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Sophia Torres

Education Researcher (Digital Learning)

Sophia is a full time junior researcher within the UNICEF Office of Research – Innocenti working on the Accessible Digital Textbooks for All (ADT) initiative. Prior to joining the team, Sophia worked at Videnza Consultores on qualitative research applied to projects related to public management in health, education and social protection aiming to contribute to the optimization of public services delivered to the citizens in Peru. Among her experience, she has been part of the team elaborating the Situation Analysis of children’s rights and wellbeing (SitAn) of Peru in 2020 and others. Sophia holds a BA in Economics from Universidad del Pacifico in Lima – Peru.


Accessible Digital Textbooks: Creating Digital Tools to Enable Inclusive Education

Accessible Digital Textbooks: Creating Digital Tools to Enable Inclusive Education

In the Latin America and Caribbean region, more than 19 million children have a disability. In Jamaica, disability is a major factor of exclusion from the education system. The Accessible Digital Textbooks for All (ADT) initiative, implements accessible digital tools and content to make learning accessible to all students – with and without disabilities – in the same classroom. This report presents the research results of the ADT prototypes testing for children with and without disabilities in Jamaica. The report provides results across three areas: • It analyses teachers’ and students’ familiarity with technology, including their experience utilizing technology to support education and learning. • It investigates the pedagogical practices used for inclusive education and to integrate the ADT prototypes as tools to support inclusion and learning. • It recommends ways to improve the prototypes and outlines elements needed for their further development, implementation and scale-up in the education system. This study is part of longer-term research that examines the implementation of accessible digital textbooks in multiple countries. Future research aims to explore the impact of the use of ADTs on both student learning and inclusion on a larger scale.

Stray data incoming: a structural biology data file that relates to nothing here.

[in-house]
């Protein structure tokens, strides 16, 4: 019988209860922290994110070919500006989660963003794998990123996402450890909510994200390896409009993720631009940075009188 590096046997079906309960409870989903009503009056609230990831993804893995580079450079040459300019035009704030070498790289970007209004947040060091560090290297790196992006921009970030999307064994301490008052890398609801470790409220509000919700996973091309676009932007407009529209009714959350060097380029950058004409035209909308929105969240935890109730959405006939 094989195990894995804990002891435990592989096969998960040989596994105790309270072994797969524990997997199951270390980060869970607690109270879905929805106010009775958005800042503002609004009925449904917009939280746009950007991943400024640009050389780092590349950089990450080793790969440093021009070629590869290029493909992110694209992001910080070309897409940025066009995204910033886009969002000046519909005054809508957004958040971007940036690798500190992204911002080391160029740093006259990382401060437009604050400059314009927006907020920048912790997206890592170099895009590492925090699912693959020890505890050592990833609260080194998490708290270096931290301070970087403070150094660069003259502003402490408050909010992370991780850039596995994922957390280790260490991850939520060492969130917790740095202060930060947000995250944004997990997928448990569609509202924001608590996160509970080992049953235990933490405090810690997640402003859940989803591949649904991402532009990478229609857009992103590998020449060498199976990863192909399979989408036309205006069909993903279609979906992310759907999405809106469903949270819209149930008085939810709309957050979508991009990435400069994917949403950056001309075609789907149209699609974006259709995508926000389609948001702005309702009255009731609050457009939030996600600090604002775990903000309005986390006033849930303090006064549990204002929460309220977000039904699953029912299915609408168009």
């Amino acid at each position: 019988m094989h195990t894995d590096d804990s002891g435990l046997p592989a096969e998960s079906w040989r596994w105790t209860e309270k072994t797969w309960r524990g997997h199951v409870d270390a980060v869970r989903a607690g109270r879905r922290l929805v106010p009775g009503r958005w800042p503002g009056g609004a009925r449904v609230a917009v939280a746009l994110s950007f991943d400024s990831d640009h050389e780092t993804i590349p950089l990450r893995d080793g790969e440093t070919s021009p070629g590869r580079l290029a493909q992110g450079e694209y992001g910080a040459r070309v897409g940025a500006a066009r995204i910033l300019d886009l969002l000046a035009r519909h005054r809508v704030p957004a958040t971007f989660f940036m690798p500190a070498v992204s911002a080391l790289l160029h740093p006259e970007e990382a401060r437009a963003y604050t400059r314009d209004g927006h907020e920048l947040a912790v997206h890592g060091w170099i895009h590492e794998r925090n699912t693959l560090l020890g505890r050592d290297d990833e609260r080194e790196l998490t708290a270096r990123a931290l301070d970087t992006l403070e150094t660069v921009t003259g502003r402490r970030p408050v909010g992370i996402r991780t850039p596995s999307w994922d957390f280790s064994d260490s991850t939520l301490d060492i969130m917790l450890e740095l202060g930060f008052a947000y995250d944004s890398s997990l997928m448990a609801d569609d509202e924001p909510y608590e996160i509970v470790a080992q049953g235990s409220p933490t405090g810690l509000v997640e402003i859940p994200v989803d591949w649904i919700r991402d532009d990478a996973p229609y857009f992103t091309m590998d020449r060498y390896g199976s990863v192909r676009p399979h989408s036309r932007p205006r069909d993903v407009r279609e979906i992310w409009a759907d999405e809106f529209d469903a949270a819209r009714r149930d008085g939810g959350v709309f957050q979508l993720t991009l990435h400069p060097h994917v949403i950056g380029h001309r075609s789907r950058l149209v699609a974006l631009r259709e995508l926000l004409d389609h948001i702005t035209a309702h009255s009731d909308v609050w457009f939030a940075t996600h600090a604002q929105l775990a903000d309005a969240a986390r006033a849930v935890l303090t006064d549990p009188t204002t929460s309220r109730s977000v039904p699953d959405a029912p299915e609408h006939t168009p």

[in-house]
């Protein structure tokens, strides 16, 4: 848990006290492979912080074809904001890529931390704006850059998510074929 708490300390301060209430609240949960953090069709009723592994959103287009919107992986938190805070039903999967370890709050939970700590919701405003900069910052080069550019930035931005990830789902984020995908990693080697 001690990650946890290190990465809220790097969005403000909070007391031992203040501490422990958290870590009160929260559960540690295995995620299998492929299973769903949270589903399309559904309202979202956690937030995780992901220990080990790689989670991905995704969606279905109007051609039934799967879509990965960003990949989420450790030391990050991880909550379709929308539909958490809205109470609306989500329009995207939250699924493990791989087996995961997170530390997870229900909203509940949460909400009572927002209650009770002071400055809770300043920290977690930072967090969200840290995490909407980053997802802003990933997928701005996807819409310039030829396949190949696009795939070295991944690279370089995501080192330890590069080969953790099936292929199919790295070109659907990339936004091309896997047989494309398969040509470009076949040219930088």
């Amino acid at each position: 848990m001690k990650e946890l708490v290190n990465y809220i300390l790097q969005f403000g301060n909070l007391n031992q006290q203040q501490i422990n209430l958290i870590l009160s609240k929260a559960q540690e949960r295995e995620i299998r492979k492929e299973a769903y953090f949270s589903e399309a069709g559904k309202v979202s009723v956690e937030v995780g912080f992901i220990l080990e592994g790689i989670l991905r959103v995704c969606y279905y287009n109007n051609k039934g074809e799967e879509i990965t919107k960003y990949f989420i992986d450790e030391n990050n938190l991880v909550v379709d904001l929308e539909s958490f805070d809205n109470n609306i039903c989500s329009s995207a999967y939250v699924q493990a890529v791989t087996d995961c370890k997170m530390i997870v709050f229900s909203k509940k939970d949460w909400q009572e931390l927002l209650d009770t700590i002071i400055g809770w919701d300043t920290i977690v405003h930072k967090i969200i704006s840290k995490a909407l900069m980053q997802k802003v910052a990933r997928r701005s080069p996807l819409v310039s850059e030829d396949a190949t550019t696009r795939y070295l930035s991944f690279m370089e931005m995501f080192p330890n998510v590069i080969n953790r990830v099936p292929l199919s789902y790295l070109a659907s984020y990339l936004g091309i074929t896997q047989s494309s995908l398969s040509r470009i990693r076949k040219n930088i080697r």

3 smiling girls hold tablets containing the Accessible Digital Textbook.

Innovating for Inclusion: Testing Uruguay’s first Accessible Digital Textbook for children with and without disabilities

Children with disabilities are 49 per cent more likely to have never attended school compared to children without disabilities. Even when in school, children with disabilities still face unique and additional barriers to learning, including limited access to appropriate and accessible teaching and learning materials. New and innovative technologies can be catalytic to advance inclusion in education to ensure ALL children can access, participate and learn in school. The UNICEF-led Accessible Digital Textbooks (ADT) initiative, in collaboration with Ministries of Education and implementing partners, follows Universal Design of Learning (UDL) principles to design and produce accessible digital textbooks (ADTs) for children with and without disabilities, to ensure that all students can learn together. ADTs have accessibility features such as sign language videos, navigation support, voice over and image descriptions, subtitles and interactive UDL activities.